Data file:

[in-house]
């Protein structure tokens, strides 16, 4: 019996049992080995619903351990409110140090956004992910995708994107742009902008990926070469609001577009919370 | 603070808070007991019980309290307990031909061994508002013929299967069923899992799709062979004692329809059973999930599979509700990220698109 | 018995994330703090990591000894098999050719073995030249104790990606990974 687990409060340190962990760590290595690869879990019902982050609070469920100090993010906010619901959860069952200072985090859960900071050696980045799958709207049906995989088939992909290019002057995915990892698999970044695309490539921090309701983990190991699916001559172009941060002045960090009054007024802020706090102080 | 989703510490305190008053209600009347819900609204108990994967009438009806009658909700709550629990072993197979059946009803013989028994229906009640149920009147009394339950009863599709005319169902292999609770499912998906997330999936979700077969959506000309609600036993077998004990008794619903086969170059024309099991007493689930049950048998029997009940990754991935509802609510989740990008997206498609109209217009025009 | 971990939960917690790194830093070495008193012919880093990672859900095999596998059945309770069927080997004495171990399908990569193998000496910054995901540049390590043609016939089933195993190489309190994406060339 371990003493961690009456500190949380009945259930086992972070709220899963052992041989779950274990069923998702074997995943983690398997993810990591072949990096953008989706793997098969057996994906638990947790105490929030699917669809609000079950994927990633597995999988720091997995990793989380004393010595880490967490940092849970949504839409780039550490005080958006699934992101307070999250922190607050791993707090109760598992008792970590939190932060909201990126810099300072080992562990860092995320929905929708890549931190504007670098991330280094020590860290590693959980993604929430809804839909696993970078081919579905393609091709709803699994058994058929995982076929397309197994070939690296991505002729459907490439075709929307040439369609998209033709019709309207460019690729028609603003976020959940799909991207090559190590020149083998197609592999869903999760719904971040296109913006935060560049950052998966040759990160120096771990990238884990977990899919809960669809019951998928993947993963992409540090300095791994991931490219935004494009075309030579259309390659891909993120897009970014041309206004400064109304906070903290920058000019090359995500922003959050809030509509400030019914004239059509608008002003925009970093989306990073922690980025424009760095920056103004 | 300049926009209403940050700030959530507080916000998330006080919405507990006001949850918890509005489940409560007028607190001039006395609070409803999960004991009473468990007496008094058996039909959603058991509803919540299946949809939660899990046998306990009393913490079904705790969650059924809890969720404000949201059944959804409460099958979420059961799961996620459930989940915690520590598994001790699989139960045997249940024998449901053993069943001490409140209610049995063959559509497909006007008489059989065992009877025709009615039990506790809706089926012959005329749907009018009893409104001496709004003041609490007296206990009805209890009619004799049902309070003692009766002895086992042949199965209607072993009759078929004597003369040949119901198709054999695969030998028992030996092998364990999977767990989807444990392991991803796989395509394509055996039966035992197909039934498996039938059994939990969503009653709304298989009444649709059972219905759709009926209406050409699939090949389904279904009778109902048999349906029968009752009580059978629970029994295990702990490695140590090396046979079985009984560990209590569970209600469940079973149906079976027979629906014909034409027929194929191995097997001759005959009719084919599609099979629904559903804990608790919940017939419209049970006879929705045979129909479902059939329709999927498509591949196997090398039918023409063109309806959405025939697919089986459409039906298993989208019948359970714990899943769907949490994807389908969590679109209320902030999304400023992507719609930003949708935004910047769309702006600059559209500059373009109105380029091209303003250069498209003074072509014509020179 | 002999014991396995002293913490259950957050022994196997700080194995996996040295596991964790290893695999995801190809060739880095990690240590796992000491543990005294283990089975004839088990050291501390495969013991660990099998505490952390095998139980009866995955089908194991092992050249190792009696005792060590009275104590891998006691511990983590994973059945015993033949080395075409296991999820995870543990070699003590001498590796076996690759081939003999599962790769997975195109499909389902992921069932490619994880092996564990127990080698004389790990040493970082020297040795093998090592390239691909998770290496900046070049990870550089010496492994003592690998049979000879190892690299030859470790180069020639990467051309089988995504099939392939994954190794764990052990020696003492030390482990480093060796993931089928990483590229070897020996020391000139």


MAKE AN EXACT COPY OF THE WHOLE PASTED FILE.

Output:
[in-house]
């Protein structure tokens, strides 16, 4: 019996049992080995619903351990409110140090956004992910995708994107742009902008990926070469609001577009919370 | 603070808070007991019980309290307990031909061994508002013929299967069923899992799709062979004692329809059973999930599979509700990220698109 | 018995994330703090990591000894098999050719073995030249104790990606990974 687990409060340190962990760590290595690869879990019902982050609070469920100090993010906010619901959860069952200072985090859960900071050696980045799958709207049906995989088939992909290019002057995915990892698999970044695309490539921090309701983990190991699916001559172009941060002045960090009054007024802020706090102080 | 989703510490305190008053209600009347819900609204108990994967009438009806009658909700709550629990072993197979059946009803013989028994229906009640149920009147009394339950009863599709005319169902292999609770499912998906997330999936979700077969959506000309609600036993077998004990008794619903086969170059024309099991007493689930049950048998029997009940990754991935509802609510989740990008997206498609109209217009025009 | 971990939960917690790194830093070495008193012919880093990672859900095999596998059945309770069927080997004495171990399908990569193998000496910054995901540049390590043609016939089933195993190489309190994406060339 371990003493961690009456500190949380009945259930086992972070709220899963052992041989779950274990069923998702074997995943983690398997993810990591072949990096953008989706793997098969057996994906638990947790105490929030699917669809609000079950994927990633597995999988720091997995990793989380004393010595880490967490940092849970949504839409780039550490005080958006699934992101307070999250922190607050791993707090109760598992008792970590939190932060909201990126810099300072080992562990860092995320929905929708890549931190504007670098991330280094020590860290590693959980993604929430809804839909696993970078081919579905393609091709709803699994058994058929995982076929397309197994070939690296991505002729459907490439075709929307040439369609998209033709019709309207460019690729028609603003976020959940799909991207090559190590020149083998197609592999869903999760719904971040296109913006935060560049950052998966040759990160120096771990990238884990977990899919809960669809019951998928993947993963992409540090300095791994991931490219935004494009075309030579259309390659891909993120897009970014041309206004400064109304906070903290920058000019090359995500922003959050809030509509400030019914004239059509608008002003925009970093989306990073922690980025424009760095920056103004 | 300049926009209403940050700030959530507080916000998330006080919405507990006001949850918890509005489940409560007028607190001039006395609070409803999960004991009473468990007496008094058996039909959603058991509803919540299946949809939660899990046998306990009393913490079904705790969650059924809890969720404000949201059944959804409460099958979420059961799961996620459930989940915690520590598994001790699989139960045997249940024998449901053993069943001490409140209610049995063959559509497909006007008489059989065992009877025709009615039990506790809706089926012959005329749907009018009893409104001496709004003041609490007296206990009805209890009619004799049902309070003692009766002895086992042949199965209607072993009759078929004597003369040949119901198709054999695969030998028992030996092998364990999977767990989807444990392991991803796989395509394509055996039966035992197909039934498996039938059994939990969503009653709304298989009444649709059972219905759709009926209406050409699939090949389904279904009778109902048999349906029968009752009580059978629970029994295990702990490695140590090396046979079985009984560990209590569970209600469940079973149906079976027979629906014909034409027929194929191995097997001759005959009719084919599609099979629904559903804990608790919940017939419209049970006879929705045979129909479902059939329709999927498509591949196997090398039918023409063109309806959405025939697919089986459409039906298993989208019948359970714990899943769907949490994807389908969590679109209320902030999304400023992507719609930003949708935004910047769309702006600059559209500059373009109105380029091209303003250069498209003074072509014509020179 | 002999014991396995002293913490259950957050022994196997700080194995996996040295596991964790290893695999995801190809060739880095990690240590796992000491543990005294283990089975004839088990050291501390495969013991660990099998505490952390095998139980009866995955089908194991092992050249190792009696005792060590009275104590891998006691511990983590994973059945015993033949080395075409296991999820995870543990070699003590001498590796076996690759081939003999599962790769997975195109499909389902992921069932490619994880092996564990127990080698004389790990040493970082020297040795093998090592390239691909998770290496900046070049990870550089010496492994003592690998049979000879190892690299030859470790180069020639990467051309089988995504099939392939994954190794764990052990020696003492030390482990480093060796993931089928990483590229070897020996020391000139």